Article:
The One Thing You Should Never Do to Deal With Your Cuticles

Photo: Stocksy/Marta Locklear
On my last visit to the nail salon, a technician appraised the fraying skin framing my nails with disapproval and told me the state of my cuticles would make it difficult for her to apply polish in a clean, precise manner. So as to never be shamed again, I asked Shelly Hill, head of operations for the Los Angeles- and Denver-based nail salon Base Coat for some pointers on caring for my oft-overlooked cuticles from this point forward.

To begin with, she says that you should never cut your cuticles. Like, ever. "These act as a barrier for the living part of nail that actually grows," she cautions. "When cutting the cuticle, you can open up a barrier to bacteria, which could cause an infection on your finger." What's more, she says, cutting the cuticle will cause it to grow back thicker, as a part of the body's natural healing process. When you get around to painting them, this thick skin can give even a fresh paint job a "grown-out" effect.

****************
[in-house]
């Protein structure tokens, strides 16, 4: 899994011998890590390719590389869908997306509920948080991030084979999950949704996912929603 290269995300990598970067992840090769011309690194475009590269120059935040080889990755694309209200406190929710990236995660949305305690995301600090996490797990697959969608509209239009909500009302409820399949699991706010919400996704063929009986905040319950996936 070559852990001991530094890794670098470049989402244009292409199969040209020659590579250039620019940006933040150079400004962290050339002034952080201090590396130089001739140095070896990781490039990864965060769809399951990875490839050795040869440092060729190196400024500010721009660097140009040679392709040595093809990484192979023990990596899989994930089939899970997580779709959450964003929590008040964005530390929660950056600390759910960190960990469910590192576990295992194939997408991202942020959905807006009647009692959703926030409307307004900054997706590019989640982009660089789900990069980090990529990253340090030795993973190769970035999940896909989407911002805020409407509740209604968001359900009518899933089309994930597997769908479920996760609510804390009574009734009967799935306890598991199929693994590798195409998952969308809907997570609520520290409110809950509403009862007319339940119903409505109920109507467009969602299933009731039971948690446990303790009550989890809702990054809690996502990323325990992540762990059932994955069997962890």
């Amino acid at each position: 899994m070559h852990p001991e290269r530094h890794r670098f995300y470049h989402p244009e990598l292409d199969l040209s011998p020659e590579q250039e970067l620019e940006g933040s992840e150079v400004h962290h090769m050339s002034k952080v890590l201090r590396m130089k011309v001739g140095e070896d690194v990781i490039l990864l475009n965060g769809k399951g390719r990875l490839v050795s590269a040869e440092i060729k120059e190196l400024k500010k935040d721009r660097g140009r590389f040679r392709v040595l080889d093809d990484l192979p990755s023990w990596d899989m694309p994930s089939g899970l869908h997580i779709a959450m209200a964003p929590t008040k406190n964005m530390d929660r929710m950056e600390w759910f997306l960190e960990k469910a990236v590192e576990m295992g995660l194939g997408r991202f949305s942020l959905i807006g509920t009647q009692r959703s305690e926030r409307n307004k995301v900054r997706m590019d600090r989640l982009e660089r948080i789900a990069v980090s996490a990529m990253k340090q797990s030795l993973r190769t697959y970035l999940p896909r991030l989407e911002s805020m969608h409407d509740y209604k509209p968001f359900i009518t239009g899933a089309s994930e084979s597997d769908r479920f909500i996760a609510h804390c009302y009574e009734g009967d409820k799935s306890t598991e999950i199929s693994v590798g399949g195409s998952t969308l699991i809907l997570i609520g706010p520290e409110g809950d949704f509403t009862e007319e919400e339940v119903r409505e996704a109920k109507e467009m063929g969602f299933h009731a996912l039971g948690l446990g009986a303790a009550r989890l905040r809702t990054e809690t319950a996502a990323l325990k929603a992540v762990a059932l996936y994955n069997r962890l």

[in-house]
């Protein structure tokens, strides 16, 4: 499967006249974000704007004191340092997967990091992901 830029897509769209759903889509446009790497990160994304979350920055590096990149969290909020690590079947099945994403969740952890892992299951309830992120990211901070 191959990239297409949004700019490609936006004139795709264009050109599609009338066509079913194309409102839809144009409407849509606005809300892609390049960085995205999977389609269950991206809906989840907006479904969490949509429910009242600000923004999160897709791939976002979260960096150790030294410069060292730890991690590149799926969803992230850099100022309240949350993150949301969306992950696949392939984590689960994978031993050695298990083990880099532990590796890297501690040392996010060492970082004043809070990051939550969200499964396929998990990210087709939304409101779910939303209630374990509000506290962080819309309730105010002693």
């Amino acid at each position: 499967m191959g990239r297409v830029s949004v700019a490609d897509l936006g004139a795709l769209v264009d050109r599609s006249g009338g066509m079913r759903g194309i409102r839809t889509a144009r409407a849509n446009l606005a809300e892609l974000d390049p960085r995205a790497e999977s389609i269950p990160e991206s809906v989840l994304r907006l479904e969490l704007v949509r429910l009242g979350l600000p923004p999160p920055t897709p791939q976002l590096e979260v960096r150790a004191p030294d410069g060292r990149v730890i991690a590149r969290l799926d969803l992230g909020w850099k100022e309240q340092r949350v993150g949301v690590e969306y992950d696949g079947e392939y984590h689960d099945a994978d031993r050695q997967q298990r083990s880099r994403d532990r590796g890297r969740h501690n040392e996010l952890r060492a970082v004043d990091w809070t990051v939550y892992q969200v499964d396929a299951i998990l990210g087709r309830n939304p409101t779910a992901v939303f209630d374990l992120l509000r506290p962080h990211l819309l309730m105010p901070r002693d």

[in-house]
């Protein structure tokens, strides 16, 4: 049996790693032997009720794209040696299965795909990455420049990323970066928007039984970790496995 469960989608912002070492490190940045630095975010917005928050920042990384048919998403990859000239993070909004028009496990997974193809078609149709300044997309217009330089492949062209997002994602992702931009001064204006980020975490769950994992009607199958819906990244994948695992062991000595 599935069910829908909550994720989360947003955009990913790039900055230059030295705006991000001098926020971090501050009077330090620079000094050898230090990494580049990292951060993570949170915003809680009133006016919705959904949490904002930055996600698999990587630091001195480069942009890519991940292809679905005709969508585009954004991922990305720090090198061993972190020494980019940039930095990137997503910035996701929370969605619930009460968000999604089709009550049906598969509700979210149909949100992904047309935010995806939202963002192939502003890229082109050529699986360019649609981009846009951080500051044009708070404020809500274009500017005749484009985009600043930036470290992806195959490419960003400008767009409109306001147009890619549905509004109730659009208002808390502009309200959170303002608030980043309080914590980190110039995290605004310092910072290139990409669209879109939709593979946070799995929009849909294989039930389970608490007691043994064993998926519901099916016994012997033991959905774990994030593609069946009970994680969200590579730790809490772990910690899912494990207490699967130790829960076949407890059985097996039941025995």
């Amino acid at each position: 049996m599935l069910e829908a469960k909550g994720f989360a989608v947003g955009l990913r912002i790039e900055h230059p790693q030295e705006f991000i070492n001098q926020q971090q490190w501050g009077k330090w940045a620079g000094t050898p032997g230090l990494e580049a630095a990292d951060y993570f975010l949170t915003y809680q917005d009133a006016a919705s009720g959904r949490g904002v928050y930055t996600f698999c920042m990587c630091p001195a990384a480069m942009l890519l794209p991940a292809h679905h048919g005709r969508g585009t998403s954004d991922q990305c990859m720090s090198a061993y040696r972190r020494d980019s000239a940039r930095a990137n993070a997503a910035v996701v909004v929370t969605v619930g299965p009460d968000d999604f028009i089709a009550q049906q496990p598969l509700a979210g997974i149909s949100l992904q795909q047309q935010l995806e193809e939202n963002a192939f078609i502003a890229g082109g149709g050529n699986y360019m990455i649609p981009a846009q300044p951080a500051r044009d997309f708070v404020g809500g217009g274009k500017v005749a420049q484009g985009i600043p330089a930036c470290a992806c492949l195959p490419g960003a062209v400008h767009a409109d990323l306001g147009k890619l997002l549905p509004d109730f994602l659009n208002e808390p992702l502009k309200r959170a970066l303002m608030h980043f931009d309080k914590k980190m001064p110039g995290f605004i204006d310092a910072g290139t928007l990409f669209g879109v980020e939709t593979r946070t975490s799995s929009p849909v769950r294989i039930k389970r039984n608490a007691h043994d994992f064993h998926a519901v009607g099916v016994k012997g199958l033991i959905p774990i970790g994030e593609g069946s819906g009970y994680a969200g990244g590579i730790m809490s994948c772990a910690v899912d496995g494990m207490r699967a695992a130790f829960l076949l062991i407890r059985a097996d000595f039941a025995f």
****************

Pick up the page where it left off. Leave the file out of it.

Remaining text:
Instead, Hill says, you should push back your cuticles just once a week. On top of that, regularly moisturize them, especially after a bath, shower, or time spent washing dishes or soaking your hands. And when you get a manicure, skip the nail soak all together, because it extends the life of your mani and keeps the skin around your nails more chill, too.

Here, the cuticle-specific oils, lotions, and masks to keep next to your desk, on the tub's edge, and by your nightstand for regular use. In a pinch, says Hill, you can also use household items such as coconut or olive oil to pamper your tips.

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